The pneumococcal conjugate vaccine also known as Prevenar 13 offers protection against 13 strains of pneumococcal bacteria. This type is given to young children as part of their routine NHS vaccinations. Its also available for adults under 65 through our vaccination service.
The pneumococcal polysaccharide vaccine also known as Pneumovax 23 offers protection against 23 strains of pneumococcal bacteria. This type is given to adults over 65 and anyone with a very high risk of pneumonia.
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High Risk Individuals Include Those With:
- A cochlear implant
- Cancer of the blood or metastatic cancer
- Organ transplantation
- Sickle cell disease or other blood disorder
- Weakened immune system
- A history of smoking or heavy drinking
Seniors who are at high risk of pneumonia usually receive the vaccine every 5 to 10 years. Of course, consult with your healthcare team to determine your risk of pneumonia and when you need to be vaccinated.
Who Needs A Pneumococcal Vaccination
The pneumococcal vaccine is available in Scotland for all people aged 65 years and over.
It may also be available if you’re under 65 and fall under one of the following risk groups, or have one of the following serious medical conditions:
- problems with the spleen, either because the spleen has been removed or doesn’t work properly
- chronic respiratory diseases, including chronic obstructive pulmonary disease , chronic bronchitis, and emphysema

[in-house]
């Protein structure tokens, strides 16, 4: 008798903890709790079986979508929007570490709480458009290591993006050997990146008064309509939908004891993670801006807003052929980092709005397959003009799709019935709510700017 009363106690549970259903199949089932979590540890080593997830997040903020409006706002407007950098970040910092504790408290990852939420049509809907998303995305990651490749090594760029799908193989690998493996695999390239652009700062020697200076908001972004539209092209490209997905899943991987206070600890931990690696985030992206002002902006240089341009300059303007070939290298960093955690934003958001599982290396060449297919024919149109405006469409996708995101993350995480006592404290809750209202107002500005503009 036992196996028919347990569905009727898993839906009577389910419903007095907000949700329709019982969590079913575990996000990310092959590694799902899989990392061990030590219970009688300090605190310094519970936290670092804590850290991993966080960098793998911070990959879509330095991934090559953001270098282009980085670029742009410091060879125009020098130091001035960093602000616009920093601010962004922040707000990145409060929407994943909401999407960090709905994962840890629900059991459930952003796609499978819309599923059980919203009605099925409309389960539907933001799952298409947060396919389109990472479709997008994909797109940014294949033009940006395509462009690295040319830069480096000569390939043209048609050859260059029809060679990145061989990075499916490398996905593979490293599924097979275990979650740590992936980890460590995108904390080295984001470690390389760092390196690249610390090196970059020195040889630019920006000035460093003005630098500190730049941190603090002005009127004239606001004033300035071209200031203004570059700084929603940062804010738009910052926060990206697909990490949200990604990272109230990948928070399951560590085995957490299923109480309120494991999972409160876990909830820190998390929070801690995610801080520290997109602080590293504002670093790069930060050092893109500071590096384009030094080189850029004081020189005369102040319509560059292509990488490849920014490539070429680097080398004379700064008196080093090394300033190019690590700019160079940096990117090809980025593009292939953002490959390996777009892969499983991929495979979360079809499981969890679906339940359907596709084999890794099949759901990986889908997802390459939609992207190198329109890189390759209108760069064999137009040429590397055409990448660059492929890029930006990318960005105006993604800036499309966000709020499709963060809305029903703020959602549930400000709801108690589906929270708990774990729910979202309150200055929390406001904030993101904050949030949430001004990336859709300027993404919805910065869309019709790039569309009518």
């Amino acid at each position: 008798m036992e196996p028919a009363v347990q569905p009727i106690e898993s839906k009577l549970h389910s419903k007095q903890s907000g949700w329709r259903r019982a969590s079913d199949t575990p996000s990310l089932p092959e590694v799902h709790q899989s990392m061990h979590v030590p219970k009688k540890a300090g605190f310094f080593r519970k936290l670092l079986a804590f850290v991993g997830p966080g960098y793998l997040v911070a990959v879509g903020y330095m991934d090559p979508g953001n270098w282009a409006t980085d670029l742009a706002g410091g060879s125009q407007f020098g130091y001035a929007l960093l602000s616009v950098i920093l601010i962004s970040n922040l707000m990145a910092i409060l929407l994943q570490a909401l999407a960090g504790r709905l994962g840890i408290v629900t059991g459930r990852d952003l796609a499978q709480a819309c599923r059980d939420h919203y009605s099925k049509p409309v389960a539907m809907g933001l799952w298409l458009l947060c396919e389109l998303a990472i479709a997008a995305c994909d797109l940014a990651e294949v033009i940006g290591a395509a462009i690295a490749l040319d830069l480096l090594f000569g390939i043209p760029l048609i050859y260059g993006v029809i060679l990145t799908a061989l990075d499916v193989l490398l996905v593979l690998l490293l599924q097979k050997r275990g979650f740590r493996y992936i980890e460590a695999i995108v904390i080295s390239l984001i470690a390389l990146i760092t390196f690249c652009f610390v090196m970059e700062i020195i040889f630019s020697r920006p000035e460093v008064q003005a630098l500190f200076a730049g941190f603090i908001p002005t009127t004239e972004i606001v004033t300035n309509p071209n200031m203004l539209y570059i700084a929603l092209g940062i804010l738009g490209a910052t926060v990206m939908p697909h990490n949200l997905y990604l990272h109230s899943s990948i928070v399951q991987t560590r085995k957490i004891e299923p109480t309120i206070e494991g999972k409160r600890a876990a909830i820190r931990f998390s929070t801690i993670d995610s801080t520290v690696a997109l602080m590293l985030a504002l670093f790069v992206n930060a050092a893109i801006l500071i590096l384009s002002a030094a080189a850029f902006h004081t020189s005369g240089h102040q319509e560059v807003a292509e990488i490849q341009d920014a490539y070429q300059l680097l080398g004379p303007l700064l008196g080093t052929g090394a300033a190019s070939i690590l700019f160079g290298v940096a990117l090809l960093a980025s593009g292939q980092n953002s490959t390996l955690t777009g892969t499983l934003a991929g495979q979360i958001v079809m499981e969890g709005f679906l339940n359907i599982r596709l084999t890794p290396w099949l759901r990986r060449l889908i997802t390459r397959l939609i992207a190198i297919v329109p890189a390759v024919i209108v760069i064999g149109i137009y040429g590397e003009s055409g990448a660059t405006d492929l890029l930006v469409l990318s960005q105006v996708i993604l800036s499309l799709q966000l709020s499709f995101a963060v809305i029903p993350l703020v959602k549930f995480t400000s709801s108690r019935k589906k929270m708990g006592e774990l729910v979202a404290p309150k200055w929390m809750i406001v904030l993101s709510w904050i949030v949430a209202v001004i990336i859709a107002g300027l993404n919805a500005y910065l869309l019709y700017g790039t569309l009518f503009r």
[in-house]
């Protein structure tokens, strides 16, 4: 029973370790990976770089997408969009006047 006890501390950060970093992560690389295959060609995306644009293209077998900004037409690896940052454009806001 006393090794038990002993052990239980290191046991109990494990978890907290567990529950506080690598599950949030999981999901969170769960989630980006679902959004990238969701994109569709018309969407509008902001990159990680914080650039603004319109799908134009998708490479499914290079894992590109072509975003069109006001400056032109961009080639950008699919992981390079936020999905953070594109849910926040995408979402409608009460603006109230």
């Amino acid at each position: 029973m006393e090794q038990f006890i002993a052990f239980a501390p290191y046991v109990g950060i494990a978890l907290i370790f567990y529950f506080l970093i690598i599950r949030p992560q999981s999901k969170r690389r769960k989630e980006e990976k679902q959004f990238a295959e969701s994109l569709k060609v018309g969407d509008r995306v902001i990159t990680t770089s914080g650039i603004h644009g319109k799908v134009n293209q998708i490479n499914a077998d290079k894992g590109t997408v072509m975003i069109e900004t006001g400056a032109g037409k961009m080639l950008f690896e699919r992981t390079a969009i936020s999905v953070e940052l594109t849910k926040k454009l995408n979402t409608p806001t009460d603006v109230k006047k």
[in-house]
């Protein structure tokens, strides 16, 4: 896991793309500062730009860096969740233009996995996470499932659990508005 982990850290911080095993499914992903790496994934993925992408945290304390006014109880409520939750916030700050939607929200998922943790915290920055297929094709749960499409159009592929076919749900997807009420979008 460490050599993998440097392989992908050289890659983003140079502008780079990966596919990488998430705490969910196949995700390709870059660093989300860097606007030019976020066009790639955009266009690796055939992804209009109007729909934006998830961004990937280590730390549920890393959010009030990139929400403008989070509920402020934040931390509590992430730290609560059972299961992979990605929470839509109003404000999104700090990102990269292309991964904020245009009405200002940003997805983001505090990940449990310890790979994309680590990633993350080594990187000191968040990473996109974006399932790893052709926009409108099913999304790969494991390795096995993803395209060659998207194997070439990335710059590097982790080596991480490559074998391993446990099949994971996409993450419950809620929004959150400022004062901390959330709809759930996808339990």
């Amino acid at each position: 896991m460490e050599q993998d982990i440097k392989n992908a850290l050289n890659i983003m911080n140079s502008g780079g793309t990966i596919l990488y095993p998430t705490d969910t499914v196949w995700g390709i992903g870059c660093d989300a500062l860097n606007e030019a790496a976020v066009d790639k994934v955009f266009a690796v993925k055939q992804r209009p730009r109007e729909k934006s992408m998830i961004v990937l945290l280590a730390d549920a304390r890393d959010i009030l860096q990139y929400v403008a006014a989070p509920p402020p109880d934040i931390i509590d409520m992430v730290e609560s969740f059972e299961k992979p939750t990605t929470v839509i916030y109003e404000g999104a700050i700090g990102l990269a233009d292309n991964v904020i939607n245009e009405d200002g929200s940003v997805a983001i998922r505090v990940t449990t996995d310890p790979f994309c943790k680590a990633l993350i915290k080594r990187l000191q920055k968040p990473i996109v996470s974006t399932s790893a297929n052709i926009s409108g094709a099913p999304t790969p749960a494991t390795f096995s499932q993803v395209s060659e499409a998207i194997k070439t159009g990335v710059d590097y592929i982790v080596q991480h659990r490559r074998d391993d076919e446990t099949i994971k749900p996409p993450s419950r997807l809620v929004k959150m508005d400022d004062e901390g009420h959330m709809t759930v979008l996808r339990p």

- serious heart conditions
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What Is A Pneumococcal Vaccine
A pneumococcal vaccine is an injection that can prevent pneumococcal disease. A pneumococcal disease is any illness that is caused by pneumococcal bacteria, including pneumonia. In fact, the most common cause of pneumonia is pneumococcal bacteria. This type of bacteria can also cause ear infections, sinus infections, and meningitis.
Adults age 65 or older are amongst the highest risk groups for getting pneumococcal disease.
To prevent pneumococcal disease, there are two types of pneumococcal vaccines: the pneumococcal polysaccharide vaccine and the pneumococcal conjugate vaccine .
Who Should Get The Pneumonia Vaccine
The Centers for Disease Control and Prevention recommends the pneumococcal vaccine for those who fall into the following groups:
- All babies and children younger than 2 years old.
- All adults 65 years or older.
- Adults 19 through 64 years old who smoke cigarettes.
- Children older than 2 and adults younger than 65 who have certain chronic diseases .
- Those who are at increased risk for certain diseases and those who have impaired immune systems.
The recommendations are sometimes confusing, so its a good idea to talk to your doctor about your questions and concerns, Dr. Suri says.
And dont wait to have that conversation. This is an infection you see year-round, she adds.